The neighbourhoods around the urban centre also show high property crime rates.These are areas of high density and significant commercial activity.Low-crime areas generally correspond to industrial areas or green spaces.

An examination of neighbourhood characteristics by police-reported crime rate supports the observations made from Map 6. It can be seen that the density of commercial activity is proportional to the local property crime rate (Table 3). As well, there are more than five workers for every resident (5:1 ratio) in the property crime hot spots, likely due to the fact that the hot spots correspond to shopping centres.

Property crime rates are also inversely proportional to the percentage of manufacturing jobs.It can therefore be concluded that employment clusters are only associated with this type of crime if they are related to commercial activity. In other words, clusters of manufacturing and office jobs are not linked to high property crime rates.

The commercial nature of these property crime hot spots could explain why several resident characteristics are similar to other areas in the city of Toronto.For example, in 2006 the percentage of renters (39%) was below the city average (46%), while the proportions of residents in low-income households (18%) and single-parent families (14%) were the same as the average.

Neighbourhoods where the property crime rates are close to the city average have higher average employment incomes and a percentage of visible minorities that is below the city average.Of all of the resident characteristics, only the percentage of university graduates shows a linear relationship with property crime rates. In neighbourhoods with low property crime rates, half of the residents have a university degree, whereas this percentage drops to one third in neighbourhoods with high property crime rates.High-property-crime neighbourhoods also show higher bar density than the rest of the city.

2.3  Crime rates and neighbourhood characteristics

Using the major crime categories (violent crime and property crime) analyzed so far, a summary can be drawn of the spatial organization of crime in the city of Toronto.It should be noted, however, that these are general outlines and do not cover all of the finer points of the spatial distribution of specific types of crime.Some of these details are examined in the section on the links between neighbourhood characteristics and the rates of various types of crime.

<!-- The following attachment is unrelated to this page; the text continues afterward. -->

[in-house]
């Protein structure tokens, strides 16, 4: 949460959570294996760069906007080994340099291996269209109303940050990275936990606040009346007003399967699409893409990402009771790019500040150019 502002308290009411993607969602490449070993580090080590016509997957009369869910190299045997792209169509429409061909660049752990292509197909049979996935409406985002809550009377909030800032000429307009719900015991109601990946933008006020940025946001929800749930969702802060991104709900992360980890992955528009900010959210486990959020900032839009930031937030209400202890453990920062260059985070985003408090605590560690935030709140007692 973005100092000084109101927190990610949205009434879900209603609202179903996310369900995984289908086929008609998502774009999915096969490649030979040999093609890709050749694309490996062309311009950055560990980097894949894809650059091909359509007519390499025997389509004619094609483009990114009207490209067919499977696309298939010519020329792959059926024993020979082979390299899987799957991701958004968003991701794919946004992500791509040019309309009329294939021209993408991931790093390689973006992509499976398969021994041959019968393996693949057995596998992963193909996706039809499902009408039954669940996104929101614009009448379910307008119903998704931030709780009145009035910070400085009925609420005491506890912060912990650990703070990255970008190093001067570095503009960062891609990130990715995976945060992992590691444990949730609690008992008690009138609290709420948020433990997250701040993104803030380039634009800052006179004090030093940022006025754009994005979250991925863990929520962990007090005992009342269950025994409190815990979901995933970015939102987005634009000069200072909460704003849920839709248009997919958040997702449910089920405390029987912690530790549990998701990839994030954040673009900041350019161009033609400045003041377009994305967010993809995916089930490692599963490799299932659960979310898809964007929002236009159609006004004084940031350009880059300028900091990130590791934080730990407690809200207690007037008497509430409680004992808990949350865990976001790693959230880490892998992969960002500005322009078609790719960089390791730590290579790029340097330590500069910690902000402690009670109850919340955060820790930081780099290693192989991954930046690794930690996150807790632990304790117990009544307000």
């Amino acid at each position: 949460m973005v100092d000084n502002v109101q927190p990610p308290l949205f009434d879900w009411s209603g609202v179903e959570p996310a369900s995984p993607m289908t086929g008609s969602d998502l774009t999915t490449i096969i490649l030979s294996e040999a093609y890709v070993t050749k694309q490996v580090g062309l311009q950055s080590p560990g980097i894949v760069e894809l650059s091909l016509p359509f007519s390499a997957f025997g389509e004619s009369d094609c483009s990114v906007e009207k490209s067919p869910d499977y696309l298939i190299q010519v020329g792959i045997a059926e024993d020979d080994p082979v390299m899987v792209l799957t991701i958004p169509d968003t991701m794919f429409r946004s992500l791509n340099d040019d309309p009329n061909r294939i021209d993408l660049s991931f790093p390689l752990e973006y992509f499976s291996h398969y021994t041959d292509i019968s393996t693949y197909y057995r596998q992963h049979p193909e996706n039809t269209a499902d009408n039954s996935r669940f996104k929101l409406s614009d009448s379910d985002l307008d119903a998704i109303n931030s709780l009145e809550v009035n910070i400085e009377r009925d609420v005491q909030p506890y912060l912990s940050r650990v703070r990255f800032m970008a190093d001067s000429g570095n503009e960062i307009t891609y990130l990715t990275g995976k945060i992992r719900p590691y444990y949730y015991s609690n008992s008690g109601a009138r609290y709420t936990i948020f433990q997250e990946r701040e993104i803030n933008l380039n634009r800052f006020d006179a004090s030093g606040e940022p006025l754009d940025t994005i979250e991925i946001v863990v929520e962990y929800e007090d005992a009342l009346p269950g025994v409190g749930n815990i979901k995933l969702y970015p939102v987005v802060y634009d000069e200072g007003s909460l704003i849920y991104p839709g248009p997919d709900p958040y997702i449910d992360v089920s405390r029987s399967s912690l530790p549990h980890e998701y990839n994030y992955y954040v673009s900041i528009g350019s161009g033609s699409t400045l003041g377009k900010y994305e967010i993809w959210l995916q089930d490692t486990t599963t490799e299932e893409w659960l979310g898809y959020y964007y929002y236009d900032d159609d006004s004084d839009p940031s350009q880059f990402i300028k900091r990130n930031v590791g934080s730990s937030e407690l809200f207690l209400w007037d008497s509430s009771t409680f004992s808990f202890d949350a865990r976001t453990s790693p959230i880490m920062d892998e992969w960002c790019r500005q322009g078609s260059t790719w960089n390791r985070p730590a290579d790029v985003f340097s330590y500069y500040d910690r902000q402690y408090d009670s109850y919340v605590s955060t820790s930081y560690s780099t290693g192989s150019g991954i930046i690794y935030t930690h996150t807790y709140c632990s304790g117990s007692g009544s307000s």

The statistical association between the rates of different types of crime and certain neighbourhood characteristics is analysed using spatial regressions (see "Multivariate regressions" in the Methodology section for technical details).Maps showing the local rates of various types of police-reported crime are included in the Appendix.

2.3.1  Neighbourhood characteristics

Other studies have shown that many neighbourhood characteristics are linked to crime (Fitzgerald et al. 2004; Savoie et al. 2006; Wallace et al. 2006; Kitchen 2006; Andresen and Brantingham 2007; Charron 2008; Savoie 2008a; Savoie 2008b).This study analyzes the statistical association between police-reported crime rates and 15 neighbourhood characteristics.All of these characteristics can be divided into five broad categories: economic characteristics of residents; cultural characteristics of residents; demographic characteristics of residents; urban characteristics of neighbourhoods and economic activities of neighbourhoods (Table 4).

Economic characteristics of neighbourhood residents

It is generally accepted that the lack of access to socio-economic resources impedes the establishment of social control of crime by the resident population (Forrest and Kearns 2001; Sampson et al. 2002). In addition, the lack of integration into the economic system and the resulting stigmatization compromise adherence to the behavioural norms held by society in general (Massey 1996; Body-Gendrot 2001; Forrest and Kearns 2001; Bauder 2002; Sampson et al. 2002).

Access to socio-economic resources is measured in part by a number of census variables, each of these covering a specific aspect of disadvantage. For example, the level of education provides a partial, indirect measure of an individual's ability to find skilled employment, while average income gives a partial measure of short term access to financial resources. There are some considerations to note when using these variables. For example, financial resources also depend on wealth and savings, and annual incomes are not guaranteed over the long term.